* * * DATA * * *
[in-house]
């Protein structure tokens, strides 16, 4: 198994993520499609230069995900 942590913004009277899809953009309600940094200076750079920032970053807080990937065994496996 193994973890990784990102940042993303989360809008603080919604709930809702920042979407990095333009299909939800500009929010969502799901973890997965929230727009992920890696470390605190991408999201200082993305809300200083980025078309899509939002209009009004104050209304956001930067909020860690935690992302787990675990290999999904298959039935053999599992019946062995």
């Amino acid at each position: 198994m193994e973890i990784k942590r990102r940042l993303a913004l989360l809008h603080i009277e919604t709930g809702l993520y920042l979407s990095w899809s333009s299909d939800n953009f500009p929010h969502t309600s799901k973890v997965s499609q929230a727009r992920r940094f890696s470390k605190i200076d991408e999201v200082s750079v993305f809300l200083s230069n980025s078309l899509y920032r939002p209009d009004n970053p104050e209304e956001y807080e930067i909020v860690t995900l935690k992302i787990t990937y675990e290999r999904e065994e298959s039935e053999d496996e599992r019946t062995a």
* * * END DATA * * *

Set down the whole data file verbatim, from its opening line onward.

[in-house]
């Protein structure tokens, strides 16, 4: 198994993520499609230069995900 942590913004009277899809953009309600940094200076750079920032970053807080990937065994496996 193994973890990784990102940042993303989360809008603080919604709930809702920042979407990095333009299909939800500009929010969502799901973890997965929230727009992920890696470390605190991408999201200082993305809300200083980025078309899509939002209009009004104050209304956001930067909020860690935690992302787990675990290999999904298959039935053999599992019946062995």
């Amino acid at each position: 198994m193994e973890i990784k942590r990102r940042l993303a913004l989360l809008h603080i009277e919604t709930g809702l993520y920042l979407s990095w899809s333009s299909d939800n953009f500009p929010h969502t309600s799901k973890v997965s499609q929230a727009r992920r940094f890696s470390k605190i200076d991408e999201v200082s750079v993305f809300l200083s230069n980025s078309l899509y920032r939002p209009d009004n970053p104050e209304e956001y807080e930067i909020v860690t995900l935690k992302i787990t990937y675990e290999r999904e065994e298959s039935e053999d496996e599992r019946t062995a």